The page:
Fifty may be the new thirty but not when it comes to employment. The phrase is coined to reflect a renewed energy, active lifestyle, health and fitness. However to employers it would seem the phrase has little value and reflects an increasing population of “new unemployables”. Many people over fifty believe they are well-experienced qualified talent who are too young to retire and yet may be too old to be re-hired into a struggling economy. According to a study conducted by the Urban Institute, although older workers were less likely to lose a job during the recession, those who did were less likely to become re-employed unlike their younger counterparts ages 25 to 34. Additionally, workers ages 51-61 that were reemployed experienced earnings that were 21 percent lower than earnings from their pre-layoff jobs.
Many believe that age discrimination plays a pivotal role in the lack of rehiring older workers. In 2012, nearly 23,000 age discrimination complaints were filed with the Equal Employment Opportunity Commission (EEOC). Unfortunately unless an employer actually states a job candidate is “too old” it is very difficult to prove age discrimination.
A 2010 study by the Sloan Center on Aging & Work at Boston College found many older job seekers are reduced to working part-time jobs; are discouraged and have completely dropped out of the labor force because they do not believe they will find new jobs; are experiencing extreme financial duress, loss of healthcare; and are depleting savings and retirement funds in an effort to stay afloat. In addition to using savings and retirement funds, many older unemployed workers are using coping strategies that include selling off their possessions, using Food Stamps, and visiting soup kitchens and free food panties. Another factor older workers must deal with is the increasing damage to their self-esteem and feeling of self-worth. Sixty-four percent of older workers expressed their sense of uncertainty of ever finding gainful employment again and whether or not they would ever be able to afford to retire.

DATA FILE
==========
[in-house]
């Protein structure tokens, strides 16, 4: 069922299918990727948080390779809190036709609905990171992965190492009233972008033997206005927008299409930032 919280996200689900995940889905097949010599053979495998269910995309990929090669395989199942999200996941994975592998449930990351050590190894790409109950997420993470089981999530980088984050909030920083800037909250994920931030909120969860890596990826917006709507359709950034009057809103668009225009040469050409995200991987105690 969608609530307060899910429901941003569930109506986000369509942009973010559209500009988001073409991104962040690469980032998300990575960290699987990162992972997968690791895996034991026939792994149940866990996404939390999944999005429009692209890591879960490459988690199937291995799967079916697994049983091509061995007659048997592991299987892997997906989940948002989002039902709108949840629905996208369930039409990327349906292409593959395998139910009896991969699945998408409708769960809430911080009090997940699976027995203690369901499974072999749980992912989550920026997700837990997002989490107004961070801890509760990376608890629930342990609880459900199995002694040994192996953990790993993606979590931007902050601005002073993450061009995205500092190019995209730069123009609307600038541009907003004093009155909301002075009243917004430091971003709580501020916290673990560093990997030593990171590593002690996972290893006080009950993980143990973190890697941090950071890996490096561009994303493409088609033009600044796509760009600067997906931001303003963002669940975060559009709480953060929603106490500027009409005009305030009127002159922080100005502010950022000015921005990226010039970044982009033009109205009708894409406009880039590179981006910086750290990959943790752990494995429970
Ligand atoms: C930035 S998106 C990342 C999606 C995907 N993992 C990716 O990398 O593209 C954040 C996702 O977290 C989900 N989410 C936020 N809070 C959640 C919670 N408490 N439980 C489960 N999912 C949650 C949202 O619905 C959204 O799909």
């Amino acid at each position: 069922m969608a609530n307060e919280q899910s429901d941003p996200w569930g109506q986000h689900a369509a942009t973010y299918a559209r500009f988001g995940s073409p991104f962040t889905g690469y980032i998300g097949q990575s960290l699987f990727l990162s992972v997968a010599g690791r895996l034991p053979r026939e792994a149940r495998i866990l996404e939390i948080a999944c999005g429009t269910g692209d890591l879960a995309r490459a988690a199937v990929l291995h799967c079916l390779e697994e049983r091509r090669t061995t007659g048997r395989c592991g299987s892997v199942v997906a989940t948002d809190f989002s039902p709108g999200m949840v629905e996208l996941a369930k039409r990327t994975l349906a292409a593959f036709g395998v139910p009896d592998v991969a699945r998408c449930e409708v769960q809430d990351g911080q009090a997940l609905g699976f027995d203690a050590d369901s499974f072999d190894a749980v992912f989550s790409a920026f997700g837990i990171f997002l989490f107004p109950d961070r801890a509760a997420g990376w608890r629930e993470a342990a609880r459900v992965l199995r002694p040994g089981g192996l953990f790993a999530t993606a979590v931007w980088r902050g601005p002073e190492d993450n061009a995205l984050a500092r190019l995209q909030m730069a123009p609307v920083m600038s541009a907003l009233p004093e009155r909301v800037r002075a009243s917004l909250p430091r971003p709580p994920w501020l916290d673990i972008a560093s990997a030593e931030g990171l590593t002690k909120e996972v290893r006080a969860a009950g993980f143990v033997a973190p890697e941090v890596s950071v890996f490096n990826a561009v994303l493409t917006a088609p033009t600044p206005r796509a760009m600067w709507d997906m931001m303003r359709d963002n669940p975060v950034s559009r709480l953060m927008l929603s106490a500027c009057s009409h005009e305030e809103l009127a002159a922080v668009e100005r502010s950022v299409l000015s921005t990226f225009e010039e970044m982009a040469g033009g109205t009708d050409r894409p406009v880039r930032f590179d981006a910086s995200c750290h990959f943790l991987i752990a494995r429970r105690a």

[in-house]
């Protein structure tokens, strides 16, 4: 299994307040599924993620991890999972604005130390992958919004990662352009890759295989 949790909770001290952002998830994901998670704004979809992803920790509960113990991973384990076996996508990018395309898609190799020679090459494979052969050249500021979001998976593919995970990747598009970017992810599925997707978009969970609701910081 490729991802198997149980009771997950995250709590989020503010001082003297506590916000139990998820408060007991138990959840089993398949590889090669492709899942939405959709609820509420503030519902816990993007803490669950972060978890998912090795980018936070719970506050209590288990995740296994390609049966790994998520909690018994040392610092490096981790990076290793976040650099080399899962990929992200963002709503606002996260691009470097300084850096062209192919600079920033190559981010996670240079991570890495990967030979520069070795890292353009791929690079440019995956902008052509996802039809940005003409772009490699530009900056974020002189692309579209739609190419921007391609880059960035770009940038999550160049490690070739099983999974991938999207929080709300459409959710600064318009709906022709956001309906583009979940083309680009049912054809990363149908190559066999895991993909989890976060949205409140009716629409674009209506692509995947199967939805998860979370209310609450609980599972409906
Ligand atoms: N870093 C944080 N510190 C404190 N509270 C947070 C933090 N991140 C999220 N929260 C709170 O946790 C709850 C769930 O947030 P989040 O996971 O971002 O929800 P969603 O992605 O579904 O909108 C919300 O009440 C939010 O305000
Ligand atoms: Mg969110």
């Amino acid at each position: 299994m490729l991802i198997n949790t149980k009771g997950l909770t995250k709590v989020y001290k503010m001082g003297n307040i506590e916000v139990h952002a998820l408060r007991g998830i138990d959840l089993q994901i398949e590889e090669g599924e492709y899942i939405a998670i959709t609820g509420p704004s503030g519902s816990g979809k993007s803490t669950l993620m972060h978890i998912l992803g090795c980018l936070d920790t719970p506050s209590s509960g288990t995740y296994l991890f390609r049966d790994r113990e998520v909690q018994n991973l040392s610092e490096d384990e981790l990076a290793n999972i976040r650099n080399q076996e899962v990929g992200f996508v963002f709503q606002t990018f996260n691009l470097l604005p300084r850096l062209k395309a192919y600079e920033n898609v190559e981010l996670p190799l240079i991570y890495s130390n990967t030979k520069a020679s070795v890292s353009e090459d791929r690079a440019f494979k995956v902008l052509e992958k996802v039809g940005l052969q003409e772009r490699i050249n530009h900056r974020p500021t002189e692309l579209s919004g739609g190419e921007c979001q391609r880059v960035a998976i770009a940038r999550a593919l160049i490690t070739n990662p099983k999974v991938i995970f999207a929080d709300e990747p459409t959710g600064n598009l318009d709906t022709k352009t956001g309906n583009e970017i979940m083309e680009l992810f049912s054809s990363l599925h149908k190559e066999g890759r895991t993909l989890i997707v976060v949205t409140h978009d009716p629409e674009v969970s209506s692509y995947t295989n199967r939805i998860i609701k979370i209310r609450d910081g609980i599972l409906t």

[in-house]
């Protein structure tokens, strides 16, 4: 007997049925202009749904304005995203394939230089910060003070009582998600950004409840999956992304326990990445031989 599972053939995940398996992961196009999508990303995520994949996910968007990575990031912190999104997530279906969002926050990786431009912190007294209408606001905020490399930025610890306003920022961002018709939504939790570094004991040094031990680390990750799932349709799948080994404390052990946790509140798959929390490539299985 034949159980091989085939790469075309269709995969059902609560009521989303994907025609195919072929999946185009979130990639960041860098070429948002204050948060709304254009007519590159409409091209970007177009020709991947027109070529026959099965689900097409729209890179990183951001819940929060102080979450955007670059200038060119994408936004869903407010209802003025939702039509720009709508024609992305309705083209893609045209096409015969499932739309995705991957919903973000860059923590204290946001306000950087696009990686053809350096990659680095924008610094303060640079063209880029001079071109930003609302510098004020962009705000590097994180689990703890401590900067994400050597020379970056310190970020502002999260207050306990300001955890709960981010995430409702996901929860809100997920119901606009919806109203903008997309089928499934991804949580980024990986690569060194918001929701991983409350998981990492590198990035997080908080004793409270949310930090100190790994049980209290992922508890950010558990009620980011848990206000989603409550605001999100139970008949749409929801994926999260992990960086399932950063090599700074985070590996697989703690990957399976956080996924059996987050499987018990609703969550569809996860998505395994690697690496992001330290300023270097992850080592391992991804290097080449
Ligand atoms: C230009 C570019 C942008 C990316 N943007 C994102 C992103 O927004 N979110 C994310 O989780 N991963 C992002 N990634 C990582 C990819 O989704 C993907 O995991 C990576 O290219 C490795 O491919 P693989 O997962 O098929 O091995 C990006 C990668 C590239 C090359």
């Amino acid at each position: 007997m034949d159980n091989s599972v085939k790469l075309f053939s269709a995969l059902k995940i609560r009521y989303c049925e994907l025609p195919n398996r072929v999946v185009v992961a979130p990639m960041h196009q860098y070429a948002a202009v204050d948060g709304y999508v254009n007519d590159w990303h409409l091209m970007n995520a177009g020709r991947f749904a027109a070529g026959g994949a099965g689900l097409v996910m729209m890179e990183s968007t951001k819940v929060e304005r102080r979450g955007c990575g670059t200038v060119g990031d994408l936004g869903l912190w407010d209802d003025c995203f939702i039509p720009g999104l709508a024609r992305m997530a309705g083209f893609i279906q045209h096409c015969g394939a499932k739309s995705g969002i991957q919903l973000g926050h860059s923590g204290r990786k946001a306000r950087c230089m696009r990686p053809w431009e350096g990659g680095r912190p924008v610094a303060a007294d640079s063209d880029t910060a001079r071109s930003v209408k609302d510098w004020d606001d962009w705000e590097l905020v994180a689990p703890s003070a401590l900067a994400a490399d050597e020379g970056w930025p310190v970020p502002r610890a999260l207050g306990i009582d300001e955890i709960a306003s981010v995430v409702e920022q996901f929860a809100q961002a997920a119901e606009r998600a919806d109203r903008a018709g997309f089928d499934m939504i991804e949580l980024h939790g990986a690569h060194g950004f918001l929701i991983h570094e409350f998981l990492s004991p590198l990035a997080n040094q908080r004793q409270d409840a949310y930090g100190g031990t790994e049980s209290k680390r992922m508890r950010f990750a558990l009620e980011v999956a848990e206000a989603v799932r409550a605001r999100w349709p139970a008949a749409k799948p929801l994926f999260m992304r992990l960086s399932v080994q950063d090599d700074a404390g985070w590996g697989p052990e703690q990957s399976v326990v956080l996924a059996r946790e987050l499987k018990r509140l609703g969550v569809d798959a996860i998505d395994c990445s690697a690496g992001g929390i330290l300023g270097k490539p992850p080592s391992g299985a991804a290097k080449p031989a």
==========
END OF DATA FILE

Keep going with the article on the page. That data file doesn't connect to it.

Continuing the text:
Some experts postulate older workers inability to find work to being less efficient in networking and using job search tools such as social media and public workforce system programs. However, research has identified a key varying difference between older and younger job seekers. Younger job seekers are using previous employers and social media networks as job hunting resources opposed to older job seekers who mostly rely on newspaper ads and company job boards. There is also the belief that older workers are less “tech savvy” and more expensive in terms of wages and benefits than their younger counterparts.
As for employers who believe hiring older workers is not in the best interest of the organization, the “new unemployables” over 50 possess some valuable assets not commonly found in younger workers. Older workers usually have stronger work ethics, require less training, and are less likely to call off, have better communication skills and have a much lower turnover rate than younger workers.
For the over 50 job seeker, there are options. There are many online job boards for people over 50 and professional social media sites such as LinkedIn that offers its members access to job listings. Other options for older workers include to applying all those years of experience to starting their own business such as a consulting service, taking some classes to brush up on computer skills, teaching in areas of expertise, or compiling that invaluable knowledge into a book. The important thing to remember is that everyone has value at any age. Consider these famous late bloomers. Julia Child launched her popular cooking show at age 50; Author Elizabeth Jolley was 53 when her first book was published; Ricardo Montalban wasn’t financially able to build his dream house until age 68; and of course everyone members the infamous Colonel Sanders of Kentucky Fried Chicken (Harlan Sanders) who built his fast food restaurant chain at age 66.